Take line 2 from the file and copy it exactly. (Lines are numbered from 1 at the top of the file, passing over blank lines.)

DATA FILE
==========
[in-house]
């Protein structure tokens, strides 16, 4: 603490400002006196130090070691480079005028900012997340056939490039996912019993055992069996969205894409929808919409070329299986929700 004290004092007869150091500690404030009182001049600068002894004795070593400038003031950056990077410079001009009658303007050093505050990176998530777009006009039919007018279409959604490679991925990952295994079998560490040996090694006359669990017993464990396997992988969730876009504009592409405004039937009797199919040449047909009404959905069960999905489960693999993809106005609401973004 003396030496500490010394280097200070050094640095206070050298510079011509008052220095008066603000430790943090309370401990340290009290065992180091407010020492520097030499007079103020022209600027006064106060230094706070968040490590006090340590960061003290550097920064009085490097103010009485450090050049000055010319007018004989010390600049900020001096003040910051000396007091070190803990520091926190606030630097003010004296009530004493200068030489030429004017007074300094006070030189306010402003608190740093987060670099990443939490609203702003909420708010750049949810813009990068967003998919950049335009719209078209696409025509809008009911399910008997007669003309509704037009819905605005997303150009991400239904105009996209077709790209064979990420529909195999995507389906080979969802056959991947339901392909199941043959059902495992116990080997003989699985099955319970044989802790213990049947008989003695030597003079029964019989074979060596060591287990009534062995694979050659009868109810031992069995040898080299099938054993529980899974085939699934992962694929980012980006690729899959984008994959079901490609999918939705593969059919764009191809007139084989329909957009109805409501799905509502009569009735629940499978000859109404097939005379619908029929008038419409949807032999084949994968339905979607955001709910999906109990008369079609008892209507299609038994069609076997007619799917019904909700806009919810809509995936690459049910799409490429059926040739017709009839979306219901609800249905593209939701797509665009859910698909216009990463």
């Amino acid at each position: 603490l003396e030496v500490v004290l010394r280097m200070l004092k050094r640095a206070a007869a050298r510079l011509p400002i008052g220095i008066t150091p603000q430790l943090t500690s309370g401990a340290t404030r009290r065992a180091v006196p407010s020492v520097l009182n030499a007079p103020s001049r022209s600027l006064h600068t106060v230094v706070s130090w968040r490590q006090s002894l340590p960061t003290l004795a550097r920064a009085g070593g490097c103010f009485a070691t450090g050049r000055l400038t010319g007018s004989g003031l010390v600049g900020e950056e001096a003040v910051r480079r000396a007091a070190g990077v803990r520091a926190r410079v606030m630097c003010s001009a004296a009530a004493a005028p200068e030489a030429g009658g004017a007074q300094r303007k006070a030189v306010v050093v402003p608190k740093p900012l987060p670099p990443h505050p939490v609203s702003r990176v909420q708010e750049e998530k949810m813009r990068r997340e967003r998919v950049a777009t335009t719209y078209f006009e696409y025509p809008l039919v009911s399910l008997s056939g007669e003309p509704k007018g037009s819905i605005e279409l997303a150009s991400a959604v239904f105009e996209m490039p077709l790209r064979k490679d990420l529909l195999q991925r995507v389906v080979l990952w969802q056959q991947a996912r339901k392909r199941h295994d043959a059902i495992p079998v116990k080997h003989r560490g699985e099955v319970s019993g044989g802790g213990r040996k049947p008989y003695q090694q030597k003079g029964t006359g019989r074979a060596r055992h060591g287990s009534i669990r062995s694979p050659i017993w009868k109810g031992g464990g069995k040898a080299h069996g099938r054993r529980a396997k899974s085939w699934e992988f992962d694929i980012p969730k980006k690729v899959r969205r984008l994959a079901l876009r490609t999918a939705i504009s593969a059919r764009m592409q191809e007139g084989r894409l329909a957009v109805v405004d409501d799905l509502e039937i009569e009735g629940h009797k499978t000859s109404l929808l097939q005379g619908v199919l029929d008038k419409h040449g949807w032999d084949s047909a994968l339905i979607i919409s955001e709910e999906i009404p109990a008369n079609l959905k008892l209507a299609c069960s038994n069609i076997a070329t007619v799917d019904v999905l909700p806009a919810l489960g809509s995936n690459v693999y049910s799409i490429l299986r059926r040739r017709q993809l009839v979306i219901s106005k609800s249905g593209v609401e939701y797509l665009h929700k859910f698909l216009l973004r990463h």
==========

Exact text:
């Protein structure tokens, strides 16, 4: 603490400002006196130090070691480079005028900012997340056939490039996912019993055992069996969205894409929808919409070329299986929700 004290004092007869150091500690404030009182001049600068002894004795070593400038003031950056990077410079001009009658303007050093505050990176998530777009006009039919007018279409959604490679991925990952295994079998560490040996090694006359669990017993464990396997992988969730876009504009592409405004039937009797199919040449047909009404959905069960999905489960693999993809106005609401973004 003396030496500490010394280097200070050094640095206070050298510079011509008052220095008066603000430790943090309370401990340290009290065992180091407010020492520097030499007079103020022209600027006064106060230094706070968040490590006090340590960061003290550097920064009085490097103010009485450090050049000055010319007018004989010390600049900020001096003040910051000396007091070190803990520091926190606030630097003010004296009530004493200068030489030429004017007074300094006070030189306010402003608190740093987060670099990443939490609203702003909420708010750049949810813009990068967003998919950049335009719209078209696409025509809008009911399910008997007669003309509704037009819905605005997303150009991400239904105009996209077709790209064979990420529909195999995507389906080979969802056959991947339901392909199941043959059902495992116990080997003989699985099955319970044989802790213990049947008989003695030597003079029964019989074979060596060591287990009534062995694979050659009868109810031992069995040898080299099938054993529980899974085939699934992962694929980012980006690729899959984008994959079901490609999918939705593969059919764009191809007139084989329909957009109805409501799905509502009569009735629940499978000859109404097939005379619908029929008038419409949807032999084949994968339905979607955001709910999906109990008369079609008892209507299609038994069609076997007619799917019904909700806009919810809509995936690459049910799409490429059926040739017709009839979306219901609800249905593209939701797509665009859910698909216009990463």